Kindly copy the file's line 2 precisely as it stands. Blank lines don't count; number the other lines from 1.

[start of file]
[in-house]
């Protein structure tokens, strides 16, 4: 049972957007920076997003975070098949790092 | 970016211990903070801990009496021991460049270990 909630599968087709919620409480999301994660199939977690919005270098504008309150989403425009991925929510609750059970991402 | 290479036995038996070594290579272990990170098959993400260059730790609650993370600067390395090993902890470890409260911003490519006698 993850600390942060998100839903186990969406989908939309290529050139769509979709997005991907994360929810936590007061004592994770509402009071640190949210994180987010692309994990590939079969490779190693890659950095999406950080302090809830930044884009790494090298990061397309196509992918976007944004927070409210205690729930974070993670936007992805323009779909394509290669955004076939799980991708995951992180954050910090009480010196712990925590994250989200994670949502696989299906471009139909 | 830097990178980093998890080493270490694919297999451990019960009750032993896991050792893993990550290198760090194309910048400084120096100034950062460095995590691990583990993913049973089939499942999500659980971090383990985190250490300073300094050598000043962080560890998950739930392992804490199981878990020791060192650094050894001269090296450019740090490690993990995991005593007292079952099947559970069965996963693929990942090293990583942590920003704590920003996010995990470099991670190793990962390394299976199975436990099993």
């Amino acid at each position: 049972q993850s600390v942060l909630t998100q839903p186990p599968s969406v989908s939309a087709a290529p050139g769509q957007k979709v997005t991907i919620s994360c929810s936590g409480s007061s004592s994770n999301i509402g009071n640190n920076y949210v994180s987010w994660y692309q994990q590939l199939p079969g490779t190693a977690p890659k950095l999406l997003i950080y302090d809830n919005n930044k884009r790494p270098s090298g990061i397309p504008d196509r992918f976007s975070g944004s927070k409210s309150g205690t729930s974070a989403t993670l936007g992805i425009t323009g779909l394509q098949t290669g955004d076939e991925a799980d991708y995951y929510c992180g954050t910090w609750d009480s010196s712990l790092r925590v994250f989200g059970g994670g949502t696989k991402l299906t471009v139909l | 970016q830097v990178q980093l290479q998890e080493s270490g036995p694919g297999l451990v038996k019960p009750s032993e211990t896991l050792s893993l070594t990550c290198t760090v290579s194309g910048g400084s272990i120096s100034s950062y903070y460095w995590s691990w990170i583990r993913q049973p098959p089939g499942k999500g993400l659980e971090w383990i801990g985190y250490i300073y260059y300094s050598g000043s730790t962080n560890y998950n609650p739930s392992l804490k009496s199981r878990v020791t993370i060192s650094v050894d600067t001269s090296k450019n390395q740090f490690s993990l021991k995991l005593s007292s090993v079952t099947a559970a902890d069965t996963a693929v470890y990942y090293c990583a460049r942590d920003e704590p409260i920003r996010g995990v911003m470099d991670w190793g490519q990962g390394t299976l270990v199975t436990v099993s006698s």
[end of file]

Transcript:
């Protein structure tokens, strides 16, 4: 049972957007920076997003975070098949790092 | 970016211990903070801990009496021991460049270990 909630599968087709919620409480999301994660199939977690919005270098504008309150989403425009991925929510609750059970991402 | 290479036995038996070594290579272990990170098959993400260059730790609650993370600067390395090993902890470890409260911003490519006698 993850600390942060998100839903186990969406989908939309290529050139769509979709997005991907994360929810936590007061004592994770509402009071640190949210994180987010692309994990590939079969490779190693890659950095999406950080302090809830930044884009790494090298990061397309196509992918976007944004927070409210205690729930974070993670936007992805323009779909394509290669955004076939799980991708995951992180954050910090009480010196712990925590994250989200994670949502696989299906471009139909 | 830097990178980093998890080493270490694919297999451990019960009750032993896991050792893993990550290198760090194309910048400084120096100034950062460095995590691990583990993913049973089939499942999500659980971090383990985190250490300073300094050598000043962080560890998950739930392992804490199981878990020791060192650094050894001269090296450019740090490690993990995991005593007292079952099947559970069965996963693929990942090293990583942590920003704590920003996010995990470099991670190793990962390394299976199975436990099993």